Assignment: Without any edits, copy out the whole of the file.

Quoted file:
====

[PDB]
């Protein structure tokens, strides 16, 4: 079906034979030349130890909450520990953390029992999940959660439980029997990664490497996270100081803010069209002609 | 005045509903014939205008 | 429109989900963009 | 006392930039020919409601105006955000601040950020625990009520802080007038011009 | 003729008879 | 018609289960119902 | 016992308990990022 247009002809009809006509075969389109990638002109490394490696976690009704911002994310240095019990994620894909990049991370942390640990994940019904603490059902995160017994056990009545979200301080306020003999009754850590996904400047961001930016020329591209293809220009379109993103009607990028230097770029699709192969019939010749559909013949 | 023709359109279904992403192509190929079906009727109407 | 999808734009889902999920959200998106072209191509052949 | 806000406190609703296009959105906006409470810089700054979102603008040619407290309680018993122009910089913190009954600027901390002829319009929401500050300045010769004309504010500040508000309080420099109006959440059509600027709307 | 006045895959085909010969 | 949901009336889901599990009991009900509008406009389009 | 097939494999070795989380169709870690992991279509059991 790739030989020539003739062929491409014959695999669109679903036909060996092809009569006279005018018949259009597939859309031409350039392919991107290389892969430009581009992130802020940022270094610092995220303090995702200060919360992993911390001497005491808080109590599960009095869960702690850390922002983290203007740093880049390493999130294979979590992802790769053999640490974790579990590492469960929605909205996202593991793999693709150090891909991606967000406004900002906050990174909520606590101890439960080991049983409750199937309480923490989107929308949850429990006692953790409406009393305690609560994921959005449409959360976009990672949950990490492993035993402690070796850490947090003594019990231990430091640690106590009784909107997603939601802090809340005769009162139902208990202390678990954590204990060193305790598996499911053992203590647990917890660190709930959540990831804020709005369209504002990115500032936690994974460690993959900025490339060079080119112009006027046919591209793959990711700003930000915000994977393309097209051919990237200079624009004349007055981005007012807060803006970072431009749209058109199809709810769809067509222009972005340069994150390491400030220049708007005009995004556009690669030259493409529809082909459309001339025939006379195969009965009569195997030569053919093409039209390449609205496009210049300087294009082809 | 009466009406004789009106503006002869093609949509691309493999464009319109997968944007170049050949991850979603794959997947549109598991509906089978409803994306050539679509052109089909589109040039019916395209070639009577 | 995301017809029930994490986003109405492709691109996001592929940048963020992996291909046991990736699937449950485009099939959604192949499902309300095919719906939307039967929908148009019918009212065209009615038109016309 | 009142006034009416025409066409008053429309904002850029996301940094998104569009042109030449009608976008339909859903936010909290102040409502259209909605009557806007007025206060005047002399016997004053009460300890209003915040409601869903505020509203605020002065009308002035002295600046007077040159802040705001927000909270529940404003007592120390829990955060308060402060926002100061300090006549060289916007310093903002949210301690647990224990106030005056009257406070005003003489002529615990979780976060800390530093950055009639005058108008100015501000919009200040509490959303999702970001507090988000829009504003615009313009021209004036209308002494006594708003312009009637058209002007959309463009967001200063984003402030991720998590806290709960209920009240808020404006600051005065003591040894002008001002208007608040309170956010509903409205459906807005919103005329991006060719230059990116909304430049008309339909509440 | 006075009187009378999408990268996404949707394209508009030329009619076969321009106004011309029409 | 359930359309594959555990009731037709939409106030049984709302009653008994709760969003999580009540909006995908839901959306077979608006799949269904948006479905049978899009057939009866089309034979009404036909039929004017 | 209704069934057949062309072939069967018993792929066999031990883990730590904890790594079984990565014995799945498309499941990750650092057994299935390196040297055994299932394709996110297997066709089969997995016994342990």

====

[PDB]
């Protein structure tokens, strides 16, 4: 079906034979030349130890909450520990953390029992999940959660439980029997990664490497996270100081803010069209002609 | 005045509903014939205008 | 429109989900963009 | 006392930039020919409601105006955000601040950020625990009520802080007038011009 | 003729008879 | 018609289960119902 | 016992308990990022 247009002809009809006509075969389109990638002109490394490696976690009704911002994310240095019990994620894909990049991370942390640990994940019904603490059902995160017994056990009545979200301080306020003999009754850590996904400047961001930016020329591209293809220009379109993103009607990028230097770029699709192969019939010749559909013949 | 023709359109279904992403192509190929079906009727109407 | 999808734009889902999920959200998106072209191509052949 | 806000406190609703296009959105906006409470810089700054979102603008040619407290309680018993122009910089913190009954600027901390002829319009929401500050300045010769004309504010500040508000309080420099109006959440059509600027709307 | 006045895959085909010969 | 949901009336889901599990009991009900509008406009389009 | 097939494999070795989380169709870690992991279509059991 790739030989020539003739062929491409014959695999669109679903036909060996092809009569006279005018018949259009597939859309031409350039392919991107290389892969430009581009992130802020940022270094610092995220303090995702200060919360992993911390001497005491808080109590599960009095869960702690850390922002983290203007740093880049390493999130294979979590992802790769053999640490974790579990590492469960929605909205996202593991793999693709150090891909991606967000406004900002906050990174909520606590101890439960080991049983409750199937309480923490989107929308949850429990006692953790409406009393305690609560994921959005449409959360976009990672949950990490492993035993402690070796850490947090003594019990231990430091640690106590009784909107997603939601802090809340005769009162139902208990202390678990954590204990060193305790598996499911053992203590647990917890660190709930959540990831804020709005369209504002990115500032936690994974460690993959900025490339060079080119112009006027046919591209793959990711700003930000915000994977393309097209051919990237200079624009004349007055981005007012807060803006970072431009749209058109199809709810769809067509222009972005340069994150390491400030220049708007005009995004556009690669030259493409529809082909459309001339025939006379195969009965009569195997030569053919093409039209390449609205496009210049300087294009082809 | 009466009406004789009106503006002869093609949509691309493999464009319109997968944007170049050949991850979603794959997947549109598991509906089978409803994306050539679509052109089909589109040039019916395209070639009577 | 995301017809029930994490986003109405492709691109996001592929940048963020992996291909046991990736699937449950485009099939959604192949499902309300095919719906939307039967929908148009019918009212065209009615038109016309 | 009142006034009416025409066409008053429309904002850029996301940094998104569009042109030449009608976008339909859903936010909290102040409502259209909605009557806007007025206060005047002399016997004053009460300890209003915040409601869903505020509203605020002065009308002035002295600046007077040159802040705001927000909270529940404003007592120390829990955060308060402060926002100061300090006549060289916007310093903002949210301690647990224990106030005056009257406070005003003489002529615990979780976060800390530093950055009639005058108008100015501000919009200040509490959303999702970001507090988000829009504003615009313009021209004036209308002494006594708003312009009637058209002007959309463009967001200063984003402030991720998590806290709960209920009240808020404006600051005065003591040894002008001002208007608040309170956010509903409205459906807005919103005329991006060719230059990116909304430049008309339909509440 | 006075009187009378999408990268996404949707394209508009030329009619076969321009106004011309029409 | 359930359309594959555990009731037709939409106030049984709302009653008994709760969003999580009540909006995908839901959306077979608006799949269904948006479905049978899009057939009866089309034979009404036909039929004017 | 209704069934057949062309072939069967018993792929066999031990883990730590904890790594079984990565014995799945498309499941990750650092057994299935390196040297055994299932394709996110297997066709089969997995016994342990």